Weight difference is +8%
This sub-list is almost the same between summer and winter except for a few details, the most significant being the flashlight: winter nights are longer and there’s bigger potential for unplanned night activity so I take a more powerful light in the winter. The difference in weight is small anyway.
Food & Drink
Weight difference +8%
Once again, most of the items in this category are the same for both summer and winter: spoon, knife or lighter just work the same. Others deserve some comment.
Food weight is a rough estimation. I take the same kind of food and it is reasonable to pack a little more in the winter for both a safety margin and because more calories may be due.
Water weight has been stated for the sake of completeness and because I almost always carry some but its weight is highly variable, particularly in the summer. The most I can do without getting things too complex is to make it even at a reasonable 1 liter.
Bottles make a bit of a difference: I take a hard-sided, wide mouth one in the winter. It’s considerably heavier, about 6 times the weight of an equivalent soft-sided one, but I find the ease of filling makes it worth it. Stream sections are sometimes available but they may be difficult to access.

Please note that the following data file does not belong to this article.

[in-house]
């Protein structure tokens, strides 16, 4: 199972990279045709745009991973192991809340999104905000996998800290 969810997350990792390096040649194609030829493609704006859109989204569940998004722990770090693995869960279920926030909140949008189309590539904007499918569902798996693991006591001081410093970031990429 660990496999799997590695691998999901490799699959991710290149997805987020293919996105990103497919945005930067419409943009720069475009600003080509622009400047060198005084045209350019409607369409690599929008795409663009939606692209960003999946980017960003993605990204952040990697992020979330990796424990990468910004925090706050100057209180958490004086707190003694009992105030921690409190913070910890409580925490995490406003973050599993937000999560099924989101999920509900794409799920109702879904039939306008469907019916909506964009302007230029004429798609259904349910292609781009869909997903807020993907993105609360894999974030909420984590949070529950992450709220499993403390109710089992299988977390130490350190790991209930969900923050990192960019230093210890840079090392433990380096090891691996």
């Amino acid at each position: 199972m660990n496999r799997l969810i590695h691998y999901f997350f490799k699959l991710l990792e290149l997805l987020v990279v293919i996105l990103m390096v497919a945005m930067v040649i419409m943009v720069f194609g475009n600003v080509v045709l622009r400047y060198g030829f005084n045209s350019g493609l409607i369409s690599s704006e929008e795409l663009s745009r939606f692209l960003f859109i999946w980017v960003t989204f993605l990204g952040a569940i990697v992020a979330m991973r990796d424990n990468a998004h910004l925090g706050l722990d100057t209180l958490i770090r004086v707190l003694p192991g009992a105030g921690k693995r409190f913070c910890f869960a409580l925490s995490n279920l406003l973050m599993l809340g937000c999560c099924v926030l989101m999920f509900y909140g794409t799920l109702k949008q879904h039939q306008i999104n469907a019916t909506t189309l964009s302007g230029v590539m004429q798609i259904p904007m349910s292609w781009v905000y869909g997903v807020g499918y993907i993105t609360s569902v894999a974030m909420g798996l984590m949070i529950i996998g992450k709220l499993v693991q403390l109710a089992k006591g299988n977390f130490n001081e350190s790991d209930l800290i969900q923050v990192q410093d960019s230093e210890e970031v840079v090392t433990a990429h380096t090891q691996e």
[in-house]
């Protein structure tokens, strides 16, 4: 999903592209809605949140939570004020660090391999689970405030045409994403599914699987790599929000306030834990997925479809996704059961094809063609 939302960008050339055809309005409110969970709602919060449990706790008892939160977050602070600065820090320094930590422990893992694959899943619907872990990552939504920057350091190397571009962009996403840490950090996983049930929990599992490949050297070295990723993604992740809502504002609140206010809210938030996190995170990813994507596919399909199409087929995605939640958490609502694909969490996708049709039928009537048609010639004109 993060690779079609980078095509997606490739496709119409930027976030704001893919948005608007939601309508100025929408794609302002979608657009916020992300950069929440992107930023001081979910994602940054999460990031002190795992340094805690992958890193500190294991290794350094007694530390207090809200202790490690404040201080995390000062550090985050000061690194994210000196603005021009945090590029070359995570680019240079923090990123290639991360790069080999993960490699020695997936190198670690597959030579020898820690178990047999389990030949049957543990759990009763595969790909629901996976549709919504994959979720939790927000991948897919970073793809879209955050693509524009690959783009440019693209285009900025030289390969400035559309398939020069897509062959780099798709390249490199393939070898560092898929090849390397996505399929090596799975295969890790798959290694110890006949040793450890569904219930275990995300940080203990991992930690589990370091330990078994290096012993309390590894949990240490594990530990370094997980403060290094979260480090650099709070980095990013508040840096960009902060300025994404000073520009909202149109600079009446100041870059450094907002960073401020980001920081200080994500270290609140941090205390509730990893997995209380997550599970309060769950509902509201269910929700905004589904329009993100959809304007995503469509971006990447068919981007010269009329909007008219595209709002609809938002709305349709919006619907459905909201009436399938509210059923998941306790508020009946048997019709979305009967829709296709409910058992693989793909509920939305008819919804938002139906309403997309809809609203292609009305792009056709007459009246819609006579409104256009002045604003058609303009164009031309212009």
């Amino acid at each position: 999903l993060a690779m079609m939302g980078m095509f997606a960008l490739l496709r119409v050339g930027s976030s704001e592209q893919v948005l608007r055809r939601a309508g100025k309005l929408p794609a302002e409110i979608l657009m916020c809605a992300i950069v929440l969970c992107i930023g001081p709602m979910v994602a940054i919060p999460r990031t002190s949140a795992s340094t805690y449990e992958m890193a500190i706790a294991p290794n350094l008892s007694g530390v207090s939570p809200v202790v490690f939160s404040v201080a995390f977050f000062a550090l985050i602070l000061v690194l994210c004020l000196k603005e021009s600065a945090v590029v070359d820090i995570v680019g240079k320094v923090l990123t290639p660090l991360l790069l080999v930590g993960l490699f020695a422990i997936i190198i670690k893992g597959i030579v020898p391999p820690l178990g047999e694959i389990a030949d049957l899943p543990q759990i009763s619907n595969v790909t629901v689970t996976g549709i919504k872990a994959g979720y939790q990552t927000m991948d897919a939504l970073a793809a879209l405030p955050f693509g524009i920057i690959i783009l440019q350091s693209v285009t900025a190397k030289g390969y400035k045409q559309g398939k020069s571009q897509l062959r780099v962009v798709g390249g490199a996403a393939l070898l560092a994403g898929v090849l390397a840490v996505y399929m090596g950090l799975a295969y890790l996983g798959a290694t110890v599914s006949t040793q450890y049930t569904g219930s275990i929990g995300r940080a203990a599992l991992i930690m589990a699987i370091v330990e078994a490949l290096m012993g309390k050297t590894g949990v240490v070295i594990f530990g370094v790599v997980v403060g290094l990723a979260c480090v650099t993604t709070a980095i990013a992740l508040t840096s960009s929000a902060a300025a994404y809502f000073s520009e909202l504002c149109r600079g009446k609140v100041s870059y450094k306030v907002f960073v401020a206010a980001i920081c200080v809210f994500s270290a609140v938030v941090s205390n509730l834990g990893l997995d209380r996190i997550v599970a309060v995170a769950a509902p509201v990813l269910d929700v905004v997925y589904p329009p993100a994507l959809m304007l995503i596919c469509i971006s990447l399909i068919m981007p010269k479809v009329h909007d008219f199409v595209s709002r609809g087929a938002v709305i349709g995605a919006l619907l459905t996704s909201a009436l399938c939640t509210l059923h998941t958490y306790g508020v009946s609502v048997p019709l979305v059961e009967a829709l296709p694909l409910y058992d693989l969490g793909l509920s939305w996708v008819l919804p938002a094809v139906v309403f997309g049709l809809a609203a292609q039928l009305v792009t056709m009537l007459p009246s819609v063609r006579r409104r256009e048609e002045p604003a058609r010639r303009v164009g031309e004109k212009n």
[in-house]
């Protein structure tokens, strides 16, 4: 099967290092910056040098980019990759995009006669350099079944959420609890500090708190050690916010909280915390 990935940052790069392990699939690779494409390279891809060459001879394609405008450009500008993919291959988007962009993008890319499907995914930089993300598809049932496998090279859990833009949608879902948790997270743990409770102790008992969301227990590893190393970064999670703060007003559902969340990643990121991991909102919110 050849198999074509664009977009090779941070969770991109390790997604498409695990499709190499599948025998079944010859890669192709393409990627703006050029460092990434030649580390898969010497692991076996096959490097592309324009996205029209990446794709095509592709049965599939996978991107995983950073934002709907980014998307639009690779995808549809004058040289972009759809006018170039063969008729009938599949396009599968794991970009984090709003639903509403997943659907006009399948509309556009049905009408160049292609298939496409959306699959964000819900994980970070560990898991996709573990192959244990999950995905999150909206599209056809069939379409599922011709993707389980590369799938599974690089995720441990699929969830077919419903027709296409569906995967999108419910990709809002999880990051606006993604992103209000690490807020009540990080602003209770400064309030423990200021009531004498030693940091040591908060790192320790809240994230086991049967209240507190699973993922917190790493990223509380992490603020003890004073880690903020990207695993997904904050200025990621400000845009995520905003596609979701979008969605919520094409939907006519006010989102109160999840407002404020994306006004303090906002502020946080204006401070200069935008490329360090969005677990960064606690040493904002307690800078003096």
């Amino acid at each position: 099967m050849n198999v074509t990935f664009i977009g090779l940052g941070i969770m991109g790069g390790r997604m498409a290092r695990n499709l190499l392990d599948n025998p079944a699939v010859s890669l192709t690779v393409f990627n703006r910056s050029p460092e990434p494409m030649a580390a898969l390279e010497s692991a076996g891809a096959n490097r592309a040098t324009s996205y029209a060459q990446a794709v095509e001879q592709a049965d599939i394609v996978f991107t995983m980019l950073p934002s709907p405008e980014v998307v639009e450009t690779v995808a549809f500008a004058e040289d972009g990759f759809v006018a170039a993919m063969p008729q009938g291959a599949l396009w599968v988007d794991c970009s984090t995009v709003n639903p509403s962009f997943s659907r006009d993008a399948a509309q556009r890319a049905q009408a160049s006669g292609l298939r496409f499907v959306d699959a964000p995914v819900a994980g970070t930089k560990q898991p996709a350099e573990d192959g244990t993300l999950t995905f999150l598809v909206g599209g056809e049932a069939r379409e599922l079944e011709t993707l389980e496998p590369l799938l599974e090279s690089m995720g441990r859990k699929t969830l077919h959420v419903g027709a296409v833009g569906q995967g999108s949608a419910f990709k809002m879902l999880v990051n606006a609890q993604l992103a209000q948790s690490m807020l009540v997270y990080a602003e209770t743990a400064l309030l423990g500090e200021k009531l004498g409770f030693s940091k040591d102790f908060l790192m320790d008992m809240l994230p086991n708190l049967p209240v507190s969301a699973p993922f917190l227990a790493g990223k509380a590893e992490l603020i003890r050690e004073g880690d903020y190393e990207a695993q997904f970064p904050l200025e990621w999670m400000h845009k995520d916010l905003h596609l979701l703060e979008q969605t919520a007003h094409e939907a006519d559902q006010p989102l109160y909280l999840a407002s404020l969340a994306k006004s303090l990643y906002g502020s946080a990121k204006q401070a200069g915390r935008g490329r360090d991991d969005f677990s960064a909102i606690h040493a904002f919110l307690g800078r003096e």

Water treatment will be hardly needed in the winter but I still take a few tabs just in case. Same item but different quantity in the summer, where water treatment may be more critical.
I take the same pot year long. It’s 850 ml. I could use a smaller, lighter one in summer but it’d be narrower and less efficient. Theory goes that winter requires a bigger pot for snow melting convenience but I find this one good enough for just myself.
I commonly use LPG (Liquefied Petroleum Gas, i.e. butane/propane) stoves in both summer and winter. Winter is trickier for these stoves as low temps prevent a true gas feed. Liquid feed is still possible in a remote stove with a pre-heat facility. Such stoves are more complex and heavy than a simple, typical screw-on one but not necessarily by much! My winter LPG stove is just marginally heavier than the summer one. It’s cottage made and not commercially available anymore but there are commercial versions that are not dramatically heavier.
This one needs little comment. It’s exactly the same items.
Lightweight winter backpacking main issue is volume rather than weight. It’s important to know this: it shows a possible area for improvement in carrying comfort.
I’ve commonly approached summer backpacking with less focus on volume and more on weight and I’ve seamlessly applied the same criteria for winter. I may need to reconsider this in the latter case. An inflatable mat that I’ve always refused to adopt is a great candidate for improvement in this area, it’s biggest advantage being the low packed volume. My current closed-cell foam winter mat takes a huge amount of room. Strapping it outside would work as an avalanche airbag.